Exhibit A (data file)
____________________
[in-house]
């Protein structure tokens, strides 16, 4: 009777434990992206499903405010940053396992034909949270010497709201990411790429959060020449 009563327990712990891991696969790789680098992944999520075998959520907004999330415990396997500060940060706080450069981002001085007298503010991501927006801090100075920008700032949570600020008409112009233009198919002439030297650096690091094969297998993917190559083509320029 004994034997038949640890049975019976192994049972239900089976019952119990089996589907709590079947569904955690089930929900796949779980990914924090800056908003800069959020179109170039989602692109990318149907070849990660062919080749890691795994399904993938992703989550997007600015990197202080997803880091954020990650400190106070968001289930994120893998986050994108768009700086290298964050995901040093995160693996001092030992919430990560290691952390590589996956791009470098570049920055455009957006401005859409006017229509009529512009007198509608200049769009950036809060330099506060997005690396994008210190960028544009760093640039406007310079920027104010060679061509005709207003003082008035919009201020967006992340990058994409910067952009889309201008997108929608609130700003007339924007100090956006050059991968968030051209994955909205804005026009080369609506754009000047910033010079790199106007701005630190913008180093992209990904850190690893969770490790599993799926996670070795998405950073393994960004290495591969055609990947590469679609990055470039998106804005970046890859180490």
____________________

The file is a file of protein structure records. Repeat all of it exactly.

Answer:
[in-house]
């Protein structure tokens, strides 16, 4: 009777434990992206499903405010940053396992034909949270010497709201990411790429959060020449 009563327990712990891991696969790789680098992944999520075998959520907004999330415990396997500060940060706080450069981002001085007298503010991501927006801090100075920008700032949570600020008409112009233009198919002439030297650096690091094969297998993917190559083509320029 004994034997038949640890049975019976192994049972239900089976019952119990089996589907709590079947569904955690089930929900796949779980990914924090800056908003800069959020179109170039989602692109990318149907070849990660062919080749890691795994399904993938992703989550997007600015990197202080997803880091954020990650400190106070968001289930994120893998986050994108768009700086290298964050995901040093995160693996001092030992919430990560290691952390590589996956791009470098570049920055455009957006401005859409006017229509009529512009007198509608200049769009950036809060330099506060997005690396994008210190960028544009760093640039406007310079920027104010060679061509005709207003003082008035919009201020967006992340990058994409910067952009889309201008997108929608609130700003007339924007100090956006050059991968968030051209994955909205804005026009080369609506754009000047910033010079790199106007701005630190913008180093992209990904850190690893969770490790599993799926996670070795998405950073393994960004290495591969055609990947590469679609990055470039998106804005970046890859180490």